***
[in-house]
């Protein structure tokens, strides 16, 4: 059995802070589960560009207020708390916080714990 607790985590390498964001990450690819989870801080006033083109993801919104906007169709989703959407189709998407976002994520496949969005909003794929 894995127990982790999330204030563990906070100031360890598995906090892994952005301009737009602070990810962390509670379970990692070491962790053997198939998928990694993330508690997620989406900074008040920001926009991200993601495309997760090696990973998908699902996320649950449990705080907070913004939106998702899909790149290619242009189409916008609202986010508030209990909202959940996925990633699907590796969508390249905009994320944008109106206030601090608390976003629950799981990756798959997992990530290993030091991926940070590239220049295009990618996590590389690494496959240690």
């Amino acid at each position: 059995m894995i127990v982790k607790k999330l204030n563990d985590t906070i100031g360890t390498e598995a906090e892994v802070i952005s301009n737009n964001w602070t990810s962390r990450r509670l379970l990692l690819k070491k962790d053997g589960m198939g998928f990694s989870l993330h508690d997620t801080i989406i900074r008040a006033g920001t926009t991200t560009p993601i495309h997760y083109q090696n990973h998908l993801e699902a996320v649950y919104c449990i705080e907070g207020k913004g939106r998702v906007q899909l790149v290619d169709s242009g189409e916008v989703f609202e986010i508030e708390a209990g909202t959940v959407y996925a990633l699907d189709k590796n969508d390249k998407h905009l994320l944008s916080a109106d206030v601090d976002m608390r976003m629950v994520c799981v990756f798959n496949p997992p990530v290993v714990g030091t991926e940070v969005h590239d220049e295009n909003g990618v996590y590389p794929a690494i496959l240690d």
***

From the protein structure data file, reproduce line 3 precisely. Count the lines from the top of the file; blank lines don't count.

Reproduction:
């Amino acid at each position: 059995m894995i127990v982790k607790k999330l204030n563990d985590t906070i100031g360890t390498e598995a906090e892994v802070i952005s301009n737009n964001w602070t990810s962390r990450r509670l379970l990692l690819k070491k962790d053997g589960m198939g998928f990694s989870l993330h508690d997620t801080i989406i900074r008040a006033g920001t926009t991200t560009p993601i495309h997760y083109q090696n990973h998908l993801e699902a996320v649950y919104c449990i705080e907070g207020k913004g939106r998702v906007q899909l790149v290619d169709s242009g189409e916008v989703f609202e986010i508030e708390a209990g909202t959940v959407y996925a990633l699907d189709k590796n969508d390249k998407h905009l994320l944008s916080a109106d206030v601090d976002m608390r976003m629950v994520c799981v990756f798959n496949p997992p990530v290993v714990g030091t991926e940070v969005h590239d220049e295009n909003g990618v996590y590389p794929a690494i496959l240690d």